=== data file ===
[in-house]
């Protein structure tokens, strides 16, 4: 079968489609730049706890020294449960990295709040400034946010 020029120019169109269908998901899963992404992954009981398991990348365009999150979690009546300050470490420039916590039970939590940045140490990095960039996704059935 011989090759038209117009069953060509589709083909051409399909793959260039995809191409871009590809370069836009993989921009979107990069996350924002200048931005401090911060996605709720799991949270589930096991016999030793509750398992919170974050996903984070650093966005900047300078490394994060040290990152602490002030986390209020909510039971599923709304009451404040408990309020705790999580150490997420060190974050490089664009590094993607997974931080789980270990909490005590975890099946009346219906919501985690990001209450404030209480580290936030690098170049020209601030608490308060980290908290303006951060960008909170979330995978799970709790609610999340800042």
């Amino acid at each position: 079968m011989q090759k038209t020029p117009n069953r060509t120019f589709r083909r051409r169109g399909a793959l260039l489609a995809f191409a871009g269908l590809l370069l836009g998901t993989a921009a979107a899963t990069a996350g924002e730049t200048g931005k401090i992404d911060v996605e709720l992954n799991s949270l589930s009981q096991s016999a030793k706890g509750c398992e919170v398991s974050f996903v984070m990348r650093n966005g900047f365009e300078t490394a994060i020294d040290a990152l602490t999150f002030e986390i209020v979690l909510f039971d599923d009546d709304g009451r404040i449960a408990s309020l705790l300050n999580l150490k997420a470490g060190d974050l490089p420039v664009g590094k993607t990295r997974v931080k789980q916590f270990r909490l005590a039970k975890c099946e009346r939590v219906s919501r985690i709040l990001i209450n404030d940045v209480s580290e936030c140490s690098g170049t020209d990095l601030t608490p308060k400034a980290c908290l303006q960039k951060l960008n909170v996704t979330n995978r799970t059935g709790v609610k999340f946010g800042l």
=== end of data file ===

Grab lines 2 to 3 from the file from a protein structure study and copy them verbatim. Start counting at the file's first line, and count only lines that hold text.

């Protein structure tokens, strides 16, 4: 079968489609730049706890020294449960990295709040400034946010 020029120019169109269908998901899963992404992954009981398991990348365009999150979690009546300050470490420039916590039970939590940045140490990095960039996704059935 011989090759038209117009069953060509589709083909051409399909793959260039995809191409871009590809370069836009993989921009979107990069996350924002200048931005401090911060996605709720799991949270589930096991016999030793509750398992919170974050996903984070650093966005900047300078490394994060040290990152602490002030986390209020909510039971599923709304009451404040408990309020705790999580150490997420060190974050490089664009590094993607997974931080789980270990909490005590975890099946009346219906919501985690990001209450404030209480580290936030690098170049020209601030608490308060980290908290303006951060960008909170979330995978799970709790609610999340800042």
């Amino acid at each position: 079968m011989q090759k038209t020029p117009n069953r060509t120019f589709r083909r051409r169109g399909a793959l260039l489609a995809f191409a871009g269908l590809l370069l836009g998901t993989a921009a979107a899963t990069a996350g924002e730049t200048g931005k401090i992404d911060v996605e709720l992954n799991s949270l589930s009981q096991s016999a030793k706890g509750c398992e919170v398991s974050f996903v984070m990348r650093n966005g900047f365009e300078t490394a994060i020294d040290a990152l602490t999150f002030e986390i209020v979690l909510f039971d599923d009546d709304g009451r404040i449960a408990s309020l705790l300050n999580l150490k997420a470490g060190d974050l490089p420039v664009g590094k993607t990295r997974v931080k789980q916590f270990r909490l005590a039970k975890c099946e009346r939590v219906s919501r985690i709040l990001i209450n404030d940045v209480s580290e936030c140490s690098g170049t020209d990095l601030t608490p308060k400034a980290c908290l303006q960039k951060l960008n909170v996704t979330n995978r799970t059935g709790v609610k999340f946010g800042l």